While cyber security is considered a growing company threat in the US, only a fraction of Canadian audit committee members seem to agree — 11 per cent perceive it to be a major company challenge, which pales in comparison to the US at 27 per cent. In contrast, when asked if they were satisfied with time spent on cyber security issues by the board, only 31 per cent of Canadian respondents agreed, compared to 55 per cent globally and 57 per cent in the US, leaving much room for improvement in boardrooms around the world. It will be interesting to see if the recent high-profile Heartbleed scare will shift opinion.
Economic/political uncertainty, operational risk, government regulations ranked as top challenges
Of the challenges companies face today, half of Canadian audit committee members surveyed perceive economic and political uncertainty to be the greatest concern followed by operational risk (46 per cent) and government regulations (40 per cent). To tackle these emerging issues, 31 per cent of Canadian companies said their board has recently reallocated or rebalanced risk responsibilities.
Information quality falling short
Given their growing responsibilities, audit committees want to see an improvement in the quality of information they receive on emerging technologies and company growth and innovation plans (especially cyber security). They also want to better understand the company’s global systemic risks and supply chain dependencies. Although Canadian audit committees rate much of the information they receive on key risks facing the company (e.g., legal/regulatory compliance, operational risk and public policy developments) as “good” or “generally good”, they should reflect on whether there is an increased risk to the company if the information received is not “great”. Steps companies can take to improve the quality of risk information they receive, include:
- Work with management to define or refine the audit committee’s (and board’s) information needs.
- Seek out independent sources of information instead of relying exclusively on management.
- Ensure the board has insight and foresight about the impact of new technologies on the business, the industry and the competitive environment.
- Ensure management is actively listening to the conversation on social media to better understand the risks, opportunities and changing attitudes and perceptions about the company.
Pace of change slower in Canada
As the role of the audit committee continues to evolve and grow, only half of those surveyed in Canada believe internal audit’s role should extend beyond the traditional responsibilities of financial reporting and controls to include other major risks and challenges facing the company. This compares to 66 per cent in the US and 70 per cent globally. Only 28 per cent of Canadian survey respondents are satisfied internal audit currently has the skills and resources to be effective in the role they envision. Steps companies can take to optimize the audit committee’s workload, agenda and skills, include:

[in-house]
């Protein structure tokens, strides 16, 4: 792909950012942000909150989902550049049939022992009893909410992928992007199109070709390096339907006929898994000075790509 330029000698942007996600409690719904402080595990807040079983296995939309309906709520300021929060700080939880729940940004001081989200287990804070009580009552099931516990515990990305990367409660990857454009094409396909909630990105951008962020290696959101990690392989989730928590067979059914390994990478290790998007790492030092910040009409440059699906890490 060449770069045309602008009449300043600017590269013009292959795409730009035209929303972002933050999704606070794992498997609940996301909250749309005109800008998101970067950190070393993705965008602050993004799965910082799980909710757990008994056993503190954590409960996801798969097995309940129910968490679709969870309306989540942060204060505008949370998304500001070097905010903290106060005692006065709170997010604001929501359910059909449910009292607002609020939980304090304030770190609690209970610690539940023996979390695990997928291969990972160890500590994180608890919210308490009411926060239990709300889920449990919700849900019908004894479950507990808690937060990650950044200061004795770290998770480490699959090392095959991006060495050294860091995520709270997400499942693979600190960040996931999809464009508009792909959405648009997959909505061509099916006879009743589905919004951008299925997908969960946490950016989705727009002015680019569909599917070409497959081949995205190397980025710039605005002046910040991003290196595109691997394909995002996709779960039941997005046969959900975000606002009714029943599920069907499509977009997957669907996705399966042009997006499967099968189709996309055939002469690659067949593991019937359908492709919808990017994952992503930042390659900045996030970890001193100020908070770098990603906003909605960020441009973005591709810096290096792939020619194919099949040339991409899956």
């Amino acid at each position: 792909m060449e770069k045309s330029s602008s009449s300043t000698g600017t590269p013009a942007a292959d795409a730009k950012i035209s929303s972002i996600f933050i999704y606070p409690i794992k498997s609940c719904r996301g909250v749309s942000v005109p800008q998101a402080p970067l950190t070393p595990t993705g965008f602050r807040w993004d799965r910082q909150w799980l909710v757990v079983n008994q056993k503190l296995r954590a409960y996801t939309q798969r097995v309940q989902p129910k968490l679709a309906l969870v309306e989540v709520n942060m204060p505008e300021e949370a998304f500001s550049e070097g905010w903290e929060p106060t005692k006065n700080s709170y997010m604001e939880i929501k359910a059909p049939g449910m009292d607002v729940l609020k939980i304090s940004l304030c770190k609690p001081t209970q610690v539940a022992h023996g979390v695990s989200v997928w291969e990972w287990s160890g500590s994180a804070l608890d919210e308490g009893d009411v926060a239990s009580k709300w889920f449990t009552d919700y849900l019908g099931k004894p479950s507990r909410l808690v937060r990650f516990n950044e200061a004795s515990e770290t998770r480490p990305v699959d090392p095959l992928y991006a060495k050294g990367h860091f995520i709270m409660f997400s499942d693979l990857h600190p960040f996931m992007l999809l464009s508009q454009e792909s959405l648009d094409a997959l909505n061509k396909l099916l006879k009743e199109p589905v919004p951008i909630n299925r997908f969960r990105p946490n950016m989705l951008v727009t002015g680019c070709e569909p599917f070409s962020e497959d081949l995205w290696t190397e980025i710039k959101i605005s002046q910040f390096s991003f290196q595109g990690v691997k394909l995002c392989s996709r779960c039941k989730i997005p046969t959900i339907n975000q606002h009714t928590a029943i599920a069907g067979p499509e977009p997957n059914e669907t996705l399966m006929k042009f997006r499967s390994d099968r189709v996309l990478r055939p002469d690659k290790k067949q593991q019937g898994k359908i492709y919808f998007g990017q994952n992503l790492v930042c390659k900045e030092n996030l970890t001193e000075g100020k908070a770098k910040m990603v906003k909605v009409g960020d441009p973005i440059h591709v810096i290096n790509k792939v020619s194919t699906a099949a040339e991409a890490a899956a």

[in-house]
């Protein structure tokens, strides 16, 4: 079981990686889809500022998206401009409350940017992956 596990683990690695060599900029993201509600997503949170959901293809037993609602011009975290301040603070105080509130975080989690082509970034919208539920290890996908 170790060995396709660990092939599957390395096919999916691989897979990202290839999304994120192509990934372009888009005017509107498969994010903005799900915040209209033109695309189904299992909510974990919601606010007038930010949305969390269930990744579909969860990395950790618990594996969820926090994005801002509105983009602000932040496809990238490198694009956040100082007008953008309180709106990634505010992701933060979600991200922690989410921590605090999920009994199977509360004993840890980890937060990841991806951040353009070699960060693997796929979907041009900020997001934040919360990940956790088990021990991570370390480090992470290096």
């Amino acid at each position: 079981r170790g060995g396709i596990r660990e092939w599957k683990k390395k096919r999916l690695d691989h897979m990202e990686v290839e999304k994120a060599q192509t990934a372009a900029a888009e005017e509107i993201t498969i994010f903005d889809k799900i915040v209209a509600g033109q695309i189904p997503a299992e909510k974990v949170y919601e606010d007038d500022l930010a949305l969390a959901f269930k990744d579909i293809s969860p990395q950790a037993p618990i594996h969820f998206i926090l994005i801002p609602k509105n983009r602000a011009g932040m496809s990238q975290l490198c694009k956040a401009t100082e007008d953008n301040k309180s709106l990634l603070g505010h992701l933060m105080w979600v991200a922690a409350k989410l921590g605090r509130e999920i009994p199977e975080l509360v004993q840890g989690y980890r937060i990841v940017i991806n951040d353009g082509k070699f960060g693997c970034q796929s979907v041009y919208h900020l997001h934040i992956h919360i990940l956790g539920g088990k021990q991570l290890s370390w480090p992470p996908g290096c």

- Ensure the committee has the time and expertise for major categories of risk “beyond the core”.
- Consider whether risk oversight responsibilities need to be rebalanced.
- Leverage additional resources and expertise from internal and external auditors and third-party experts — particularly in the areas of risk and emerging technology.
- Recognize that internal audit is most effective when it is focused on the critical risks to the business: operational risks and related controls — not just compliance and financial reporting risks.
As the audit committee’s role continues to evolve to take on deeper responsibilities for risk, a disconnect is emerging between skills that were traditionally required and those that are now needed to effectively minimize company risk. Boards and management teams across the country must become even more integrated in their approach in order to successfully ward off potential risks.
“Companies across the country must evaluate whether their audit committees are able to meet the growing and changing requirements of the committee’s roles. Bridging any gaps in skills and resources will help to ensure they are able to quickly identify both traditional and non-traditional risks threatening the organization.”
- John Gordon, Canadian Managing Partner, Audit, KPMG in Canada
2014 Global Audit Committee Survey – The Canadian Perspective
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About KPMG's 2014 Global Audit Committee Survey Report – The Canadian Perspective
This report is based on responses from approximately 1,420 audit committee members in 34 countries, between September and November 2013. All survey respondents serve on the audit committee, or equivalent supervisory board, of at least one company. Of the 145 Canadian respondents, 53 per cent were audit committee chairs and 43 per cent serve on audit committees of companies that earn less than $250 million in annual revenue. Respondents were asked to answer survey questions based on the largest company, they represent, by revenue.
KPMG LLP, an Audit, Tax and Advisory firm (kpmg.ca) and a Canadian limited liability partnership established under the laws of Ontario, is the Canadian member firm of KPMG International Cooperative (“KPMG International”). KPMG member firms around the world have 155,000 professionals, in 155 countries.
The independent member firms of the KPMG network are affiliated with KPMG International, a Swiss entity. Each KPMG firm is a legally distinct and separate entity, and describes itself as such.
National Manager, Communications
KPMG in Canada